Nav: Home

Particle clusters named a culprit in premature birth

November 09, 2016

A new study of more than 100 pregnant women pinpoints the abnormal buildup of mineral-protein clusters in amniotic fluid (AF) as a potential culprit in premature birth. The findings open the door to developing therapies or dietary supplements that block the formation of these particles to prevent preterm birth, a leading cause of infant death and disability. Preterm birth is often preceded by premature rupture of fetal membranes, but without an identifiable cause (such as infection or inflammation). In many pregnant women, calcified plaques can be detected in the term or preterm placenta, but their role in premature birth remains elusive. Lydia Shook and colleagues zeroed in on calciprotein particles (CPPs), mineral-protein complexes that have been previously linked to other health complications, including arthritis, atherosclerosis, and aneurism. The researchers analyzed the AF and fetal membranes from study participants who experienced spontaneous preterm birth. They detected greater levels of calcified deposits and reduced levels of a protein that inhibits calcification in individuals with premature membrane rupture compared to a control group that underwent term cesarean sections. Shook et al. discovered the AF from the preterm birth cohort formed CPP aggregates in culture and depleted a number of essential AF proteins. Furthermore, exposure to soluble CPP in vitro impaired the structure and function of fetal membrane samples from women who carried to term, pointing to the particles' toxicity. Future investigations will need to identify triggers that prematurely initiate CPP formation, the authors say.
-end-


American Association for the Advancement of Science

Related Preterm Birth Articles:

WVU biostatistician studies link between microbiome and preterm birth
Pregnant African American women are more likely than white women to give birth prematurely, but they're underrepresented in studies of preterm birth rates.
3D-printed device detects biomarkers of preterm birth
Preterm birth (PTB) -- defined as birth before the 37th week of gestation -- is the leading complication of pregnancy.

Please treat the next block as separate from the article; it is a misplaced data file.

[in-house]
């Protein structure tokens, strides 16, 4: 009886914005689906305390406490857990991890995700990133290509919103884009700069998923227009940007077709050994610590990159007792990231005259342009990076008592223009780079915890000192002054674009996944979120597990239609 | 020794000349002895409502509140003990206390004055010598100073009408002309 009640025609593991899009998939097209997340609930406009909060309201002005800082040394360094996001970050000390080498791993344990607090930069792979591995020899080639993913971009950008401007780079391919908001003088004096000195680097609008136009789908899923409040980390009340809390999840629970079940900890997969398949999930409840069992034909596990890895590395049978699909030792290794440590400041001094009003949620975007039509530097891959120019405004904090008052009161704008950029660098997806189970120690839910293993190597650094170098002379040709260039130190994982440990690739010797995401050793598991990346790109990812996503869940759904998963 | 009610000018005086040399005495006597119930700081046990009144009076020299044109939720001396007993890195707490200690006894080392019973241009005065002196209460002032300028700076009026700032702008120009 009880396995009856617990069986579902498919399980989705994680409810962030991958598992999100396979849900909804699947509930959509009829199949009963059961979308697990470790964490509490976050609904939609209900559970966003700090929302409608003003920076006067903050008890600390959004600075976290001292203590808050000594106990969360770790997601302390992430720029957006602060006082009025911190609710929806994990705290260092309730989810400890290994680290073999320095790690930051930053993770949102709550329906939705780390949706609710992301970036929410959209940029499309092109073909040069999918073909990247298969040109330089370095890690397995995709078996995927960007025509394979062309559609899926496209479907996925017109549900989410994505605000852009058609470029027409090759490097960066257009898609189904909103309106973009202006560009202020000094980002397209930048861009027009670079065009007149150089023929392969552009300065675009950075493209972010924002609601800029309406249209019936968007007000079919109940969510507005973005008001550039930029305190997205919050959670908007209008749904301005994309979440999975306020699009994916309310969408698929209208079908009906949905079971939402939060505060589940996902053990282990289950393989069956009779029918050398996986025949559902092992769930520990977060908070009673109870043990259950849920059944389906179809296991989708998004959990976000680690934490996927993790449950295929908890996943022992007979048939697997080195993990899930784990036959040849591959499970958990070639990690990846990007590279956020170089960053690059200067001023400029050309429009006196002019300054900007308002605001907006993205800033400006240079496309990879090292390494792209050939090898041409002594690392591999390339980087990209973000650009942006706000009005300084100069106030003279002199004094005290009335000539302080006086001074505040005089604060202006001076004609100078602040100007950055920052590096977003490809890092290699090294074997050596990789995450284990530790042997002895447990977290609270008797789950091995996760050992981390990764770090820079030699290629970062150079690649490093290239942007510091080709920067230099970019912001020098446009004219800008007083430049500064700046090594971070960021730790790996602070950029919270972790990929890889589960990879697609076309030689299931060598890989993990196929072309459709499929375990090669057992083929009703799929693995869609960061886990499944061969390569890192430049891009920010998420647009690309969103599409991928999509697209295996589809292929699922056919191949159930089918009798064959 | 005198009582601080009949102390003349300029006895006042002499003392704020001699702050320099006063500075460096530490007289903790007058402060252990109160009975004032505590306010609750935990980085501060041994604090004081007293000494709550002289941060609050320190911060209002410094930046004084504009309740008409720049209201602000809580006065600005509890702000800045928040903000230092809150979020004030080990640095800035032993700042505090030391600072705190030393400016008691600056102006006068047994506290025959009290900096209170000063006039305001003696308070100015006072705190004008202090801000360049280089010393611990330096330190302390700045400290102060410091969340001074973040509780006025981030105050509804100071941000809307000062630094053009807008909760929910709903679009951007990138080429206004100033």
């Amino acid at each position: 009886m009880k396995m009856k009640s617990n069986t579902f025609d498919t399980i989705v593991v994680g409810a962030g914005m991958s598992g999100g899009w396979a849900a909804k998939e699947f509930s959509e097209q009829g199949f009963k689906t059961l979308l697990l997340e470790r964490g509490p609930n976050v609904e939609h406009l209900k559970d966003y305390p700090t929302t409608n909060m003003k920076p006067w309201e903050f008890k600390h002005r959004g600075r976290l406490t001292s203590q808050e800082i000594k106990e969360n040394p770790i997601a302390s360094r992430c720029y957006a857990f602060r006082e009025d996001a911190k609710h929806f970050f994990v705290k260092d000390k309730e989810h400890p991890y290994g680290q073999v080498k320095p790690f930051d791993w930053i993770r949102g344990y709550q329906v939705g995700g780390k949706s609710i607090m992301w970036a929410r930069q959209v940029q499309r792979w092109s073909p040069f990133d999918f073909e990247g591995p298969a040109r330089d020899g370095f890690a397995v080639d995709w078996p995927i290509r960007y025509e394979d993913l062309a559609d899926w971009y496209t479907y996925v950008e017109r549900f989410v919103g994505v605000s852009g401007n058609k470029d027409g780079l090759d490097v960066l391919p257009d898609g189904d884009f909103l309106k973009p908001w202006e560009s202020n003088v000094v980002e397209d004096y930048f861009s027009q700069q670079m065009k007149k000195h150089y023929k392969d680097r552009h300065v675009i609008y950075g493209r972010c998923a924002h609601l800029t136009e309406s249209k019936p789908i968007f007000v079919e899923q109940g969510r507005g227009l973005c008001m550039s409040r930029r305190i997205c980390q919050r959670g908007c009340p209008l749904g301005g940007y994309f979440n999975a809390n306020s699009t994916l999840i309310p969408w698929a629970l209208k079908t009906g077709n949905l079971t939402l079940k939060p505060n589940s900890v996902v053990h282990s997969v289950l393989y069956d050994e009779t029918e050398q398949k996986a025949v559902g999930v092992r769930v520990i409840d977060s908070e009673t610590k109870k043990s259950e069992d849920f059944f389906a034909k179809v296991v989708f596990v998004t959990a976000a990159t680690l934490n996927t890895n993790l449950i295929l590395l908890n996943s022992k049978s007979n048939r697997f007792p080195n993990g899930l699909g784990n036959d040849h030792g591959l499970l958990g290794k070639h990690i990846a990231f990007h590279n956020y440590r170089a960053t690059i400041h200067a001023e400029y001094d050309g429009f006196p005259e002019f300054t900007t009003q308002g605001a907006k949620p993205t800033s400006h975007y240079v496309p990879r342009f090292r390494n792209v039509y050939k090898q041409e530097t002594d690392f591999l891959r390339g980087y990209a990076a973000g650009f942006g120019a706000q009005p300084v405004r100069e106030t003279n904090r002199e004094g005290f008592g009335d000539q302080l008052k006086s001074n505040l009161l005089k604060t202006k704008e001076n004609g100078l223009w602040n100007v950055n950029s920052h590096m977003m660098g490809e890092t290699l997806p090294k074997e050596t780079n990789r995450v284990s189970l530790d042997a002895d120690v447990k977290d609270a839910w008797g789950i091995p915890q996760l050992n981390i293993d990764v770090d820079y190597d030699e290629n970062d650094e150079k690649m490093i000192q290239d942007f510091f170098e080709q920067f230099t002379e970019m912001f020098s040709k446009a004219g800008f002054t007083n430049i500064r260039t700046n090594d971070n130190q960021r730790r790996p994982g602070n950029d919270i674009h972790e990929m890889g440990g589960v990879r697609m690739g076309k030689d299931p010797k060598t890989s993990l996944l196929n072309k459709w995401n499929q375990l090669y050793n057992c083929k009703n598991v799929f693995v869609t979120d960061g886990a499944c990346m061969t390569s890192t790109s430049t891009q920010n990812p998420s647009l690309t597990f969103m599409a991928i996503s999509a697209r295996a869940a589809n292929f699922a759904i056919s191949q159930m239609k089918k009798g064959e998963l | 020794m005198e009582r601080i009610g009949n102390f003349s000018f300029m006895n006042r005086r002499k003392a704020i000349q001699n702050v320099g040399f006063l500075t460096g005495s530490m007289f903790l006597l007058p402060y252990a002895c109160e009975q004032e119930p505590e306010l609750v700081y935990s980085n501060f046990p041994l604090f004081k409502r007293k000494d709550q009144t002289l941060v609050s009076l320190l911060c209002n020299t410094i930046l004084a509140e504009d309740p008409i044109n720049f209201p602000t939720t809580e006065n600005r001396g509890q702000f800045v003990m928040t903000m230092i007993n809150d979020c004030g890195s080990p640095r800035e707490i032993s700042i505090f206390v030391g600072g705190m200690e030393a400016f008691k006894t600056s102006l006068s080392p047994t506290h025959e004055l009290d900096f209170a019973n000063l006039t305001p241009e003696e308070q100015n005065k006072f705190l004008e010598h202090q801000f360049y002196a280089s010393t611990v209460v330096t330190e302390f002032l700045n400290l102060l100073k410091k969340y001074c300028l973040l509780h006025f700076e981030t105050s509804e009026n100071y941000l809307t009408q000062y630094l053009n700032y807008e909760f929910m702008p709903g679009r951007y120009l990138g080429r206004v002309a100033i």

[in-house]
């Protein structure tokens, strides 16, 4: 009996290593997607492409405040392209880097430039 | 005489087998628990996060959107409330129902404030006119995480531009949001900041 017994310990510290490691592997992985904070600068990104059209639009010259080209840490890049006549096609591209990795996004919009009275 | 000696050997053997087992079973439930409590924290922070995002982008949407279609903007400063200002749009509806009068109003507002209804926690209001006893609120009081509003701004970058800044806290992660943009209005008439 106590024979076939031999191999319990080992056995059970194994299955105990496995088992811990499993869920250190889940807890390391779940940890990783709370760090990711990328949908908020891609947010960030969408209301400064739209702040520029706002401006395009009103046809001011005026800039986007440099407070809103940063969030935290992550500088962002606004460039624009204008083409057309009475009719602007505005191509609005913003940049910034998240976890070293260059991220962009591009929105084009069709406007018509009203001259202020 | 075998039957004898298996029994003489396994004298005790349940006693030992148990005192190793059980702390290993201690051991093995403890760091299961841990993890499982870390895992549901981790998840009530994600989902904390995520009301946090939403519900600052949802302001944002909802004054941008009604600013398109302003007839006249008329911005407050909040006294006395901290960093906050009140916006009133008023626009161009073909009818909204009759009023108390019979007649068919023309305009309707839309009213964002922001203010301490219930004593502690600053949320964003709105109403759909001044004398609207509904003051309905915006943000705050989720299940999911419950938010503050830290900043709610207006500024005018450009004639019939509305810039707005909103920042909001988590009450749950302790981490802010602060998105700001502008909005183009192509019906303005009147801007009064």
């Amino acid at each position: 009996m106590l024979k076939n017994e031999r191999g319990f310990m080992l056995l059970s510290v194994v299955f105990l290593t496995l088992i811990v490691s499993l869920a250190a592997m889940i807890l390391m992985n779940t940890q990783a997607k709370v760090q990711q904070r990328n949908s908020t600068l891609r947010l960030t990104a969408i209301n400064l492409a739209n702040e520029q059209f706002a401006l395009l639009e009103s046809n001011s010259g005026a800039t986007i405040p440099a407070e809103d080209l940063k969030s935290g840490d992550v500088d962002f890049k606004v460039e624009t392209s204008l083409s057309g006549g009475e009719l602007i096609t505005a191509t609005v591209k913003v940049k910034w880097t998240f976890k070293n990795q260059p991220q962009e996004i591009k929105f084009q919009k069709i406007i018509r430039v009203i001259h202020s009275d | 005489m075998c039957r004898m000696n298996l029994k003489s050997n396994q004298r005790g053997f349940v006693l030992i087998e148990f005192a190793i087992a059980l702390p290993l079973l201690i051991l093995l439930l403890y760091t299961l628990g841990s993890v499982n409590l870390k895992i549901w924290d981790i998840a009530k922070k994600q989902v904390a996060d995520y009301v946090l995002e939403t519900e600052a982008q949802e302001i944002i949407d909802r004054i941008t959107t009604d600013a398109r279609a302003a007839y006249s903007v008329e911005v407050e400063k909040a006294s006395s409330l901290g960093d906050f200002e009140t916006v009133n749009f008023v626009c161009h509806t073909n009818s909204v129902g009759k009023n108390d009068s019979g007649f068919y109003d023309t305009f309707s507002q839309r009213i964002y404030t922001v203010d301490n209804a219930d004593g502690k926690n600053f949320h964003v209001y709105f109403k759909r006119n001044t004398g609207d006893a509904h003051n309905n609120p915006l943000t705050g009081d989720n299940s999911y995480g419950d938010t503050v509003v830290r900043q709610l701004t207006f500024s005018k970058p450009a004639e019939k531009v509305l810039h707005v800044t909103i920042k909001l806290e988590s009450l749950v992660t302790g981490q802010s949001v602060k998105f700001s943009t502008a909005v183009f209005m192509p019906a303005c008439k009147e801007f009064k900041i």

Association of quitting smoking during pregnancy, risk of preterm birth
This study of more than 25 million pregnant women reports on rates of smoking cessation at the start of and during pregnancy and also examines the association of quitting cigarette smoking and the risk of preterm birth.
Blood test developed to predict spontaneous preterm birth
Results from a multicenter study show that five circulating microparticle proteins found in first-trimester blood samples may provide important clues about risk of spontaneous preterm birth.
Scientists gain new insight on triggers for preterm birth
A group of scientists led by Ramkumar Menon at The University of Texas Medical Branch at Galveston have gained new insight on a poorly-understood key player in the timing of labor and delivery.
More Preterm Birth News and Preterm Birth Current Events

Best Science Podcasts 2019

We have hand picked the best science podcasts for 2019. Sit back and enjoy new science podcasts updated daily from your favorite science news services and scientists.
Now Playing: TED Radio Hour

Erasing The Stigma
Many of us either cope with mental illness or know someone who does. But we still have a hard time talking about it. This hour, TED speakers explore ways to push past — and even erase — the stigma. Guests include musician and comedian Jordan Raskopoulos, neuroscientist and psychiatrist Thomas Insel, psychiatrist Dixon Chibanda, anxiety and depression researcher Olivia Remes, and entrepreneur Sangu Delle.
Now Playing: Science for the People

#537 Science Journalism, Hold the Hype
Everyone's seen a piece of science getting over-exaggerated in the media. Most people would be quick to blame journalists and big media for getting in wrong. In many cases, you'd be right. But there's other sources of hype in science journalism. and one of them can be found in the humble, and little-known press release. We're talking with Chris Chambers about doing science about science journalism, and where the hype creeps in. Related links: The association between exaggeration in health related science news and academic press releases: retrospective observational study Claims of causality in health news: a randomised trial This...